The high school-set comedy “Fist Fight” really revs up those three Rs: rowdy, raunchy and ridiculous. For much of its fast-paced running time, the film, which involves an after-school fight between two polar-opposite teachers, is just amusing enough to make up for its sheer preposterousness; it operates in such a seemingly far-fetched world that logic is out the window at pretty much hello.
At least one hopes the movie’s portrayal of sadistic educators, growling principals, smug teens who treat teachers like dirt, and institutional anarchy is an exaggeration — or maybe just a wacky stab at satire. Yet, according to the press notes, in researching their script, Van Robichaux and Evan Susser talked to “a bunch of public school teachers” who revealed, “It’s crazy out there.” The writers sure took that one to the bank.
Still, amid all the silly, at times nasty mayhem, there’s a main character with such a relatable core of can’t-we-all-just-get-along decency that, even if comedy tropes demand he eventually go nuclear, his jittery, underdog presence keeps us invested.
This would be Andy Campbell (Charlie Day), a sincere, mild-mannered English teacher with a very pregnant wife (JoAnna Garcia Swisher), fretful tween daughter (Alexa Nisenson) and desperate need to keep his endangered position at an ailing, suburban Atlanta high school.
But just when it looks as if Andy’s job is safe — his life is not. That’s because, on the last day of the school year, he inadvertently runs afoul of the scariest dude to roam the halls of Roosevelt High: history teacher Ron Strickland (Ice Cube), an unhinged, seething ball of anger who’ll chop a wayward student’s desk in half with an axe if the occasion calls for it. (And it does.) How a maniac like this, even in a movie like this, has kept his job for five minutes, is a comedy bridge too far.
No matter, said axe incident ends up implicating both Ron and Andy, leading to a sit-down with the irascible, downsizing-happy Principal Tyler (Dean Norris) in which a cornered Andy reflexively throws Ron under the school bus. Ron gets fired — and fired up — challenging Andy to a 3 p.m. fist fight.
Echoing the 1987 teen comedy “Three O’Clock High” (that film saw two mismatched students at odds), a hyper-anxious Andy spends the day figuring out ways to avoid certain pummeling while Ron further digs in his heels. At the same time, news of the fight blazes across campus and quickly goes viral, even spawning its own hashtag.
Adding insult to potential injury, it’s also senior prank day, which turns the school into a virtual “Animal House” of extreme practical jokes. Stunts involving meth-addled horses, a roaming mariachi band, super-slippery floors and liberal uses of paint and glue are but a few zany bits that factor in — and don’t do the faculty any favors. These antics do, however, elicit a better-than-average laugh ratio.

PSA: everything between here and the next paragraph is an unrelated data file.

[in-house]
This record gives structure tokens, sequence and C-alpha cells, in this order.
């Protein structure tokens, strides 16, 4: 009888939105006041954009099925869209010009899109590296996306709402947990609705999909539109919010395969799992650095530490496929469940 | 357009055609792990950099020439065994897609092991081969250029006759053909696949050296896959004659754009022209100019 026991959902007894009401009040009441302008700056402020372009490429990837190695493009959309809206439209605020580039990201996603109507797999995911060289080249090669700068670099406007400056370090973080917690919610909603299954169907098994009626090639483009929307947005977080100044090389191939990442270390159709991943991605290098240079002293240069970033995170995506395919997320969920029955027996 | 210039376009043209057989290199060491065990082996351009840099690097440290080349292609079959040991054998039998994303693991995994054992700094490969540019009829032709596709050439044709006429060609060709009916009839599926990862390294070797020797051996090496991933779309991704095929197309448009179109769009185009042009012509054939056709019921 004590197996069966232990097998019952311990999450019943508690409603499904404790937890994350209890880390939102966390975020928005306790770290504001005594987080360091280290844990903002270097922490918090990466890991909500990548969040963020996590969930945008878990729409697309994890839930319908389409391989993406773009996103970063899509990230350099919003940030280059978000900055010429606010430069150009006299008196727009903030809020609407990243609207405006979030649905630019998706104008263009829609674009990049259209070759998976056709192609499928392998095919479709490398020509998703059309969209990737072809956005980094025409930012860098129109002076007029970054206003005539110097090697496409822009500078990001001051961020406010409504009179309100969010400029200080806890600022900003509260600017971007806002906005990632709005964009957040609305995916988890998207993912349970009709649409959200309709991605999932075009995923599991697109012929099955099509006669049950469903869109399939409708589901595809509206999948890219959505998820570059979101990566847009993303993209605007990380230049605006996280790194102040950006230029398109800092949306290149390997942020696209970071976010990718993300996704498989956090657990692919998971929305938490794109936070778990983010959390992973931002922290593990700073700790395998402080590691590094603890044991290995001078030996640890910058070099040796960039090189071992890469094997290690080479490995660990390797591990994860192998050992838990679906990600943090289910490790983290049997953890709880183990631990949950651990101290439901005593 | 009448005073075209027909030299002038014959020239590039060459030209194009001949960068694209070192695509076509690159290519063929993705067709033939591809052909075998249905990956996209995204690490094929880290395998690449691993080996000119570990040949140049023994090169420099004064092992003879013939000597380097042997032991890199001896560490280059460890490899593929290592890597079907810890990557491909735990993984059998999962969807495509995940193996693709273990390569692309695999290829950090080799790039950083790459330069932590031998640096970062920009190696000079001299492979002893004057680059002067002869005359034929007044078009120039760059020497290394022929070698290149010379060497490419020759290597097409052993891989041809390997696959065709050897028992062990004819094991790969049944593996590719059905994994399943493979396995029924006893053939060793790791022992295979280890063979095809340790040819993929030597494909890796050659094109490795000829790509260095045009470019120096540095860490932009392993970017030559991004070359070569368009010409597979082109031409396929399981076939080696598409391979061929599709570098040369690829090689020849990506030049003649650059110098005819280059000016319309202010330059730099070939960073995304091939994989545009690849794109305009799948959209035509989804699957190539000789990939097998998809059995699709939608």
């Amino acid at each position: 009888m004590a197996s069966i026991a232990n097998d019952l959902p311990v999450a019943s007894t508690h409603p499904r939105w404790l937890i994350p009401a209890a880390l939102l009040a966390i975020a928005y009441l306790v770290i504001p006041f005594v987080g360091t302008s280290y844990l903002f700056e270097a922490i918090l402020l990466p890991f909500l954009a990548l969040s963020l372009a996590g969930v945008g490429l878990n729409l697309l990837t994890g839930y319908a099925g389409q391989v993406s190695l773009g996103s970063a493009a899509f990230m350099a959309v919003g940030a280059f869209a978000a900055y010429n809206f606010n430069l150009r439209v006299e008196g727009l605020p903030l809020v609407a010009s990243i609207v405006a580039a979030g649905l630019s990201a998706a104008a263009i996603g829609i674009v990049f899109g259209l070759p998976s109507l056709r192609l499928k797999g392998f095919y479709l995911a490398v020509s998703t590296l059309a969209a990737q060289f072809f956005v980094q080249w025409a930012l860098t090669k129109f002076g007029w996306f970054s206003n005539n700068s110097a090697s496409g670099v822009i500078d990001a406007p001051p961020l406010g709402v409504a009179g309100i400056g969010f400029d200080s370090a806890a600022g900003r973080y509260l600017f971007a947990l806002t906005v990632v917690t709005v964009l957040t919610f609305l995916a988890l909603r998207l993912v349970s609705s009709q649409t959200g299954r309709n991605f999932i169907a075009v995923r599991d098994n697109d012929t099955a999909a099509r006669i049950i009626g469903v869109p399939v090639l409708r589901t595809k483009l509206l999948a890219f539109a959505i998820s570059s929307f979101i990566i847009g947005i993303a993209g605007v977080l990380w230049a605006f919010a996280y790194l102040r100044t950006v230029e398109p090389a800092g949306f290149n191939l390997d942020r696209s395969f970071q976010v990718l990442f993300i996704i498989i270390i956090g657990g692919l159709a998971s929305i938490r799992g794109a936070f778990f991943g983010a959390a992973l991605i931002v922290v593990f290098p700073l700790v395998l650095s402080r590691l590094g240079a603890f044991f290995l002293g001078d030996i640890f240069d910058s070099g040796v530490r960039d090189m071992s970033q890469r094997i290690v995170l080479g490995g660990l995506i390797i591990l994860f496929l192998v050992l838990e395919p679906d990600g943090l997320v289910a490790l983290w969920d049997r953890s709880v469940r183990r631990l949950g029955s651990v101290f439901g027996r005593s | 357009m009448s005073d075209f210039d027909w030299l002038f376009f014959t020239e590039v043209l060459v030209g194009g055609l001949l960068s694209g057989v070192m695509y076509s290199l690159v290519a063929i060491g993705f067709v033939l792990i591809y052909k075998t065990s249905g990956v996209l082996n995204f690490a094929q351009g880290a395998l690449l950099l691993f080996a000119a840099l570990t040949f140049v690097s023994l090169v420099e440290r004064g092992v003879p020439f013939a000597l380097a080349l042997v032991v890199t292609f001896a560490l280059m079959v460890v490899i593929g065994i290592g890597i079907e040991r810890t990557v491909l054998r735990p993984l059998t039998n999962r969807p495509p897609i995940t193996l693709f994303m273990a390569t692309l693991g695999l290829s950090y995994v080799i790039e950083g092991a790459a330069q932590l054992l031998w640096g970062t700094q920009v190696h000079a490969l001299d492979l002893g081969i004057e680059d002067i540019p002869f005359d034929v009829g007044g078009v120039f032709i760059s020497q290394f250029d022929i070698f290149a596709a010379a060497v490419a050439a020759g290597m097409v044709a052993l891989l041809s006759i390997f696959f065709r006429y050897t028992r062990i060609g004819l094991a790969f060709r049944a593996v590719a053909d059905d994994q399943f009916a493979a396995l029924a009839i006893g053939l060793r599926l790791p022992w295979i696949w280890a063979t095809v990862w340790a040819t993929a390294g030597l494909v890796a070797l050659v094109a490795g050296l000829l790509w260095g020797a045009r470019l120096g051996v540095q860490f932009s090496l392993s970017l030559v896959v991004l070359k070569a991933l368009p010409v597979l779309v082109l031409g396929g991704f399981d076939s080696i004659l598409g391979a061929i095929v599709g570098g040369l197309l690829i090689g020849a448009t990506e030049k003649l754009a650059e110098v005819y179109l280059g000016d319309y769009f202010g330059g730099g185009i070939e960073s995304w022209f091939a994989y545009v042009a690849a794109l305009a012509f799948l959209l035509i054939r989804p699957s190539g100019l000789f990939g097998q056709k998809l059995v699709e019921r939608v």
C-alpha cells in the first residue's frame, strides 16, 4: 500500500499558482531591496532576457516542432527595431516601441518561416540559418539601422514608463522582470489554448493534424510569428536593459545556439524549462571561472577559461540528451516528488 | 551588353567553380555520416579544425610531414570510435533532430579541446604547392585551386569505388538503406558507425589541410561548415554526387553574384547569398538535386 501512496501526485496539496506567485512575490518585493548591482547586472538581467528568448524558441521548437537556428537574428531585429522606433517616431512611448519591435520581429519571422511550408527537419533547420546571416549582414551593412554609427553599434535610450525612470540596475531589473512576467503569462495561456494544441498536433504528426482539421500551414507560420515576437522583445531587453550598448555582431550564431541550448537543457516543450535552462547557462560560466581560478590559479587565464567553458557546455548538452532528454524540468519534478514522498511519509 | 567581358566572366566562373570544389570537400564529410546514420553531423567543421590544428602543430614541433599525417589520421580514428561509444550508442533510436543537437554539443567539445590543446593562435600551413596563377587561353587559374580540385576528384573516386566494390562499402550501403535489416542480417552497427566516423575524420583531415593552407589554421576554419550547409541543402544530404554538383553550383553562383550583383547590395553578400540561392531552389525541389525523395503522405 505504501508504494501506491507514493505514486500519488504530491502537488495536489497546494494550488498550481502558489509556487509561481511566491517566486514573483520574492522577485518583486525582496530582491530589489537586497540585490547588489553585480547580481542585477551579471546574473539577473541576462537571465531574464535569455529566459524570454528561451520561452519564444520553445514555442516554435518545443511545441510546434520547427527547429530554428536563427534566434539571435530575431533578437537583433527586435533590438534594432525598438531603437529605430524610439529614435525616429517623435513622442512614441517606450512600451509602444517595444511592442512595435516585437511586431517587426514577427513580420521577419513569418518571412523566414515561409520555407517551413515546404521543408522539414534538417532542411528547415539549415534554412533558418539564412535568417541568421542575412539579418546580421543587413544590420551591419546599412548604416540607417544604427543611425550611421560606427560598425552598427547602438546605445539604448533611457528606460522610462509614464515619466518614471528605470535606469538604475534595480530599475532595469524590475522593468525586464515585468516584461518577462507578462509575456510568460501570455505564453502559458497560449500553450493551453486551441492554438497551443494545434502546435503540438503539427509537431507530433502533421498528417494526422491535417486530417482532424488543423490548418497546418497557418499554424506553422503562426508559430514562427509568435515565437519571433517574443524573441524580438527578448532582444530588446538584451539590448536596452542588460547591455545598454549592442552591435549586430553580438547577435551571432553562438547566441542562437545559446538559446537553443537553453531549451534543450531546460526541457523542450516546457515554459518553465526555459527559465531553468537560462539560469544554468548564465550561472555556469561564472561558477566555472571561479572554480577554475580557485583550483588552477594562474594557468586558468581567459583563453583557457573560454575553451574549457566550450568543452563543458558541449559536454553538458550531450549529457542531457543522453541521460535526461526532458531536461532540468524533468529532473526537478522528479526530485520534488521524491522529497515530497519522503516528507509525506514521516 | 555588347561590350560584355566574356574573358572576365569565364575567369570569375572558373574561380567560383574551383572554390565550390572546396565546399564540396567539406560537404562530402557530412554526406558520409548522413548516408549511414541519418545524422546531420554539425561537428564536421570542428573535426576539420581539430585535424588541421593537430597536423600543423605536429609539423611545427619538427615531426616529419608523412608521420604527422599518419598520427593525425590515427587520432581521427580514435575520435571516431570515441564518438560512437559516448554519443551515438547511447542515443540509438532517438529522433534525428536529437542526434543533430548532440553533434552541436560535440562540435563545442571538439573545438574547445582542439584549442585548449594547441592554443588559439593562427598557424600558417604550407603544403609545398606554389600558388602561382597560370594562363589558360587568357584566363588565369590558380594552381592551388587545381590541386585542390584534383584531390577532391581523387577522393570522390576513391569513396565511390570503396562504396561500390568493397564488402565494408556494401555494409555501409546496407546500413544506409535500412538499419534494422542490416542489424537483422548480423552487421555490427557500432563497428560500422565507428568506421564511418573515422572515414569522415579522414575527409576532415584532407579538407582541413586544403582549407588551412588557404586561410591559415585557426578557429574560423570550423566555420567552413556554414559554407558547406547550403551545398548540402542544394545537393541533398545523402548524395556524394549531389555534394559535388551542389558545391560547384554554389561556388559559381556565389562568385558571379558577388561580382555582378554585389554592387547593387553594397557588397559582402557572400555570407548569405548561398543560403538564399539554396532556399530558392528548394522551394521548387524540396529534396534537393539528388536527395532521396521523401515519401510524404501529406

A late-breaking scene at an elementary school talent show that finds Andy’s stressed daughter surprisingly busting out an untoward rap song is also a hoot, even if it evokes a similar, kids-perform-the-darndest-things sequence from “Little Miss Sunshine.”
Unfortunately, whatever manic goodwill the film has accrued by this point, thanks largely to the highly engaging, Energizer Bunny performance of Day (“Horrible Bosses,” TV’s “It’s Always Sunny in Philadelphia”), is undercut by the inevitable battle between Andy and Ron.
Despite the movie’s title, hand-to-hand combat soon gives way to bloody, crashing, anything-goes cheat-brawling that wouldn’t be out of place in a superhero smackdown, but simply feels nutso and gratuitous here. The fight proves far too cruel and over-the-top to cede to the film’s eventual “lesson,” especially vis à vis the event’s student spectators.
But since no one will ever accuse this picture, aptly directed by Richie Keen, of high-mindedness, maybe climactic sanity is, sadly, too much to ask of such a whatever-it-takes comedy.
Countering Day’s elastic charm, Cube mostly just does his familiar steam-and-glower thing, about all that’s asked of his exceedingly one-note character. And, although Christina Hendricks and Dennis Haysbert are lost in ill-conceived roles, “30 Rock’s” Tracy Morgan as an inept sports coach, Jillian Bell playing a randy guidance counselor, and Kumail Nanjiani as a needling security guard offer supporting fun.
Rating: R, for language throughout, sexual content/nudity and drug material
Running time: 1 hour, 31 minutes
Playing: In general release
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